Despite the global success of Dare and the undoubted influence of Fast Product, Bob Last didn’t go on to equal in music or any other medium what Brecht did in theatre, which is hardly a disgrace. And he did also go on to co-produce one of the most magical animated movies that you could ever wish to see, The Illusionist, which also incidentally features music by Malcolm Ross and Ian Stoddart – who both appear in Big Gold Dream – and Leo Condie in the guise of beat combo, Billy Boy and the Britoons.

Big Gold Dream won the Audience Award at the Edinburgh International Film Festival and so far reviews have been highly favourable: my fellow blogger the Vinyl Villain, for instance, calling it ‘a joy to watch’.

Richard Jobson, though, isn’t much of a fan, tweeting: ‘Just watched Big Gold Dream rewrite history to fit a story and Bob Lasts ego – fuck off.’

I thought myself that at least some mention of The Skids could have been made – likewise Johnny and the Self Abusers/Simple Minds, but just don’t ask me what I would have cut to make room for these suggestions as there are so many great interviewees here such as Fay Fife, Billy Sloan, Jill Bryson, Vic Godard and Tam Dean Burn to name only a handful.

The film is a vast improvement on the fatally flawed BBC Scotland doc Caledonia Dreaming (no Hue and Cry and Wet Wet Wet for starters). In fact, it is easily the best documentary on Scottish music I can think of and one of the best music documentaries made in the last decade or so and the good news is that a sequel Teenage Superstars: The Fall of Postcard and the Rise of 53rd & 3rd Records will follow on, hopefully in the not too distant future.


Big Gold Dream will screen this Friday (2. Oct) at the Doc ‘n Roll Film Festival in London followed by a live Q&A with Bob Last. The film’s Facebook page can be found here while if you prefer Twitter, this is your link.

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Independent Scotland #7

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Mekons The First Year Plan 

THE MEKONS: NEVER BEEN IN A RIOT (FAST PRODUCT 1978)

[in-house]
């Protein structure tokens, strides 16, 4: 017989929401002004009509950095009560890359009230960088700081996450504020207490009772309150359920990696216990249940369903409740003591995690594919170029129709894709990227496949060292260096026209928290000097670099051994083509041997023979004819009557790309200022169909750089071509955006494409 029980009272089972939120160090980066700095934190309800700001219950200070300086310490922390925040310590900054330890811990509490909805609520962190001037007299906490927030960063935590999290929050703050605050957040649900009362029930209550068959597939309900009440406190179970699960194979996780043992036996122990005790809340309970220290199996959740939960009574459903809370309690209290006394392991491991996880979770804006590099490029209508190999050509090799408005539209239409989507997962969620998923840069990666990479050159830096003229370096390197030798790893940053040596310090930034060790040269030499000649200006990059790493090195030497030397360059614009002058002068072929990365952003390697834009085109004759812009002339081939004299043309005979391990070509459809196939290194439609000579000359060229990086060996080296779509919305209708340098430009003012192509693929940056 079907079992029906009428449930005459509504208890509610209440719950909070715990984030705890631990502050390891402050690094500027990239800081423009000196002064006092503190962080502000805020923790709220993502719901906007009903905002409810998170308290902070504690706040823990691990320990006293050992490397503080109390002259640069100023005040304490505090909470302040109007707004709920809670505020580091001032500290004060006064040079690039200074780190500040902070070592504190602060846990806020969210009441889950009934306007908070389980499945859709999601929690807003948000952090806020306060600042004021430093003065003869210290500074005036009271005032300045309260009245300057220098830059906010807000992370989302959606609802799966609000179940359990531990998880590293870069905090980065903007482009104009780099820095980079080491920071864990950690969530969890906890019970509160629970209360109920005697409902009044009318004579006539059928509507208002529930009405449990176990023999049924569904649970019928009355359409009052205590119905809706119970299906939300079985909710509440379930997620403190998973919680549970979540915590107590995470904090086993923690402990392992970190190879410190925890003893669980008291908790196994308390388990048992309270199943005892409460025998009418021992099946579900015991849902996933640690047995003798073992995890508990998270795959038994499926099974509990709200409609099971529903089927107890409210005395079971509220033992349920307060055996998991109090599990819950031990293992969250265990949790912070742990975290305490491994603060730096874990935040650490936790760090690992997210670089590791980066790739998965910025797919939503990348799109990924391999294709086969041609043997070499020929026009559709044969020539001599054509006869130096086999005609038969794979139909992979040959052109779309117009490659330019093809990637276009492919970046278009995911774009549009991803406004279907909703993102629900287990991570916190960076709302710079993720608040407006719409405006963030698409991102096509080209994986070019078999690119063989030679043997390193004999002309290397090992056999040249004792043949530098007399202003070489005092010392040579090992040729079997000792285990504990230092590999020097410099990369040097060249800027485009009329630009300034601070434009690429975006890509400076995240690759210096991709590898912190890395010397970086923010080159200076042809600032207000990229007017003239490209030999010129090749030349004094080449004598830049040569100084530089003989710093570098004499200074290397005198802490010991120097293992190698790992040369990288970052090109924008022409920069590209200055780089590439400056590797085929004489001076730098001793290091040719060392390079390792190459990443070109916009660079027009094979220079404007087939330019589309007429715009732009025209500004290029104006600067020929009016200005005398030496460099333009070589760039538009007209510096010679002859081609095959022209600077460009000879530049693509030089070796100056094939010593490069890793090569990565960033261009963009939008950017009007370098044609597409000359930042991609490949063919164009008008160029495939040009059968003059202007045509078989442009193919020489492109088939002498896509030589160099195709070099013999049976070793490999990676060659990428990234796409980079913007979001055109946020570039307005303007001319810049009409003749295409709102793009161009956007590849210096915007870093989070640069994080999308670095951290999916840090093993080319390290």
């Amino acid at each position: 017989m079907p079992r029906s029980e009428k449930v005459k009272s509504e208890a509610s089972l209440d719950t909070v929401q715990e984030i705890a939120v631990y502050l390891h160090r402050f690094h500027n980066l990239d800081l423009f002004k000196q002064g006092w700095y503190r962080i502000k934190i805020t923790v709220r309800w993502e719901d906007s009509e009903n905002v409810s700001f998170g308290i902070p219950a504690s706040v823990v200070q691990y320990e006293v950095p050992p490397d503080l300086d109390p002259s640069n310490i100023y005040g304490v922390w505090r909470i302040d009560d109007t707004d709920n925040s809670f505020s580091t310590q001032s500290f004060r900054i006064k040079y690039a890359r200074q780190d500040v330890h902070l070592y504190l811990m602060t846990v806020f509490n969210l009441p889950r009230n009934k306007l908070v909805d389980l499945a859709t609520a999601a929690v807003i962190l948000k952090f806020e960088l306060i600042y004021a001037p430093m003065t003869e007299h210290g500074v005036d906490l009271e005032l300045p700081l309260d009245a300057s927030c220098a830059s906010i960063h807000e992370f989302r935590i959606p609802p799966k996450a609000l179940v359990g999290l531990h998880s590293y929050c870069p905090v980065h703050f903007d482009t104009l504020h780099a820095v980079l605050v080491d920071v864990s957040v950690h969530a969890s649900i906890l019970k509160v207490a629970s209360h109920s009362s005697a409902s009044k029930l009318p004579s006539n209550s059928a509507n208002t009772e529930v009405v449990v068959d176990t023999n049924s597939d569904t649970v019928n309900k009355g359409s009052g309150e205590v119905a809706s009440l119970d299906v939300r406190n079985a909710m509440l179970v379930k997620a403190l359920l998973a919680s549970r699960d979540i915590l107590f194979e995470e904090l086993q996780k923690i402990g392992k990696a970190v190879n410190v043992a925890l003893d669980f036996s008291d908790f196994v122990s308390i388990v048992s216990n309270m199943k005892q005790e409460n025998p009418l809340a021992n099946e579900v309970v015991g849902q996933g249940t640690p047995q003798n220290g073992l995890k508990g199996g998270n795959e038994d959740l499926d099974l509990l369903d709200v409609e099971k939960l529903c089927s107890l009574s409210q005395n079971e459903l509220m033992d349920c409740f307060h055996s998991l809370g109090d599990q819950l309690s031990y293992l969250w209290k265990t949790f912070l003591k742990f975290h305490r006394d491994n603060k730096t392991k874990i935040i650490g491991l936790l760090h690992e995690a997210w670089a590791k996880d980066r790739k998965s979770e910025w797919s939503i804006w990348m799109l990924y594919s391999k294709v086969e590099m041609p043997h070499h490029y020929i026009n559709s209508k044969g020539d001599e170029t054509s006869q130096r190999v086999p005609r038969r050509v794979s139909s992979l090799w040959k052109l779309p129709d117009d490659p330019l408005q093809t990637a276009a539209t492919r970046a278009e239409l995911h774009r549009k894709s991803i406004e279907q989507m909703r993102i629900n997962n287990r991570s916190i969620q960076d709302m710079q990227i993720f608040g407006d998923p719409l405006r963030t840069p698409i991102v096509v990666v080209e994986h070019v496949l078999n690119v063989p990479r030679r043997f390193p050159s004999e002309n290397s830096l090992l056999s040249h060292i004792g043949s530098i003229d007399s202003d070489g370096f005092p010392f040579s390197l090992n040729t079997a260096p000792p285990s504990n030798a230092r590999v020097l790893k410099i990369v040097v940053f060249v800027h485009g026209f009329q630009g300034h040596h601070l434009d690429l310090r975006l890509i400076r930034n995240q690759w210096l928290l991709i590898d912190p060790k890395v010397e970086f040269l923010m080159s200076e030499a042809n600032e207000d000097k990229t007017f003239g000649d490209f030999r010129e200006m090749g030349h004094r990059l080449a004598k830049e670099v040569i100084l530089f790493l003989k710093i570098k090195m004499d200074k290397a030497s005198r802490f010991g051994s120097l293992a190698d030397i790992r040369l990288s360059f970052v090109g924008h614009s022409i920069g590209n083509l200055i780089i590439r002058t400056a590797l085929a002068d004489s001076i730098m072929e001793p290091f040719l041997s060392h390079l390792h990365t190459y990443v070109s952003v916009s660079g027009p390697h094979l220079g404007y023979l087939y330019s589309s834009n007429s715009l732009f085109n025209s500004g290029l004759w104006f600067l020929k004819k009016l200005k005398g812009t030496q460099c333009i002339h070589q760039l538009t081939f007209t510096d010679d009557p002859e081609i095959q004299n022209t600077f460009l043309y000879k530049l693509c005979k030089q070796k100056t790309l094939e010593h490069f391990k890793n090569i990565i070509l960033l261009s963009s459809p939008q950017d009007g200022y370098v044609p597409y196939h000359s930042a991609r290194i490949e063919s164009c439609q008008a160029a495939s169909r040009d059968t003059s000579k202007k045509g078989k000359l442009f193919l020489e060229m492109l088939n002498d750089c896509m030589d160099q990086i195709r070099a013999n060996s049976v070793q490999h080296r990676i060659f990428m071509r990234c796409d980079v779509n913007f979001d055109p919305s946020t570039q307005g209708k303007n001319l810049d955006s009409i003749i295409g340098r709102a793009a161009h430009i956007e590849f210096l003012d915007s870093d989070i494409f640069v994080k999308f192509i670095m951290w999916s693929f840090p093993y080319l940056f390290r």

I have still to see Big Gold Dream: Scottish Post-Punk and Infiltrating the Mainstream, which premiered recently at the Edinburgh International Film Festival and which explores and celebrates what might be called the late ’70s / early ’80s independent Scottish music scene with an emphasis on Edinburgh label Fast Product set up by Bob Last and Hilary Morrison – who both appear in the film.

Surprised that Fast should play such a prominent part in a full length documentary?

Well, Bill Drummond (in his book 45) praised Last as the definer of Post Punk, while in Simon Reynold’s Rip It Up and Start Again, Factory’s Tony Wilson maintained that, ‘The first really arty, clever label was Fast Product. A damn sight artier than us.’

Still not convinced?

Okay. In The 500 Greatest Singles since ‘Anarchy in the UK’, published in 2003, Gary Mulholland judged that Fast Product was ‘as important an indie label as Rough Trade, Postcard or Creation’ and Jon Savage wrote in the sleevenotes of his history of punk, England’s Dreaming: ‘You could point to the label as containing all the cutting edge elements that would become mainstream styles: New Pop, synth pop, rock funk.’

And if you still aren’t convinced, listen carefully to the lyrics of Hitsville UK on side 1 of The Clash triple album Sandinista, where Joe Strummer namechecks the leading indie labels of the day with Fast in there along with Small Wonder, Factory and Rough Trade.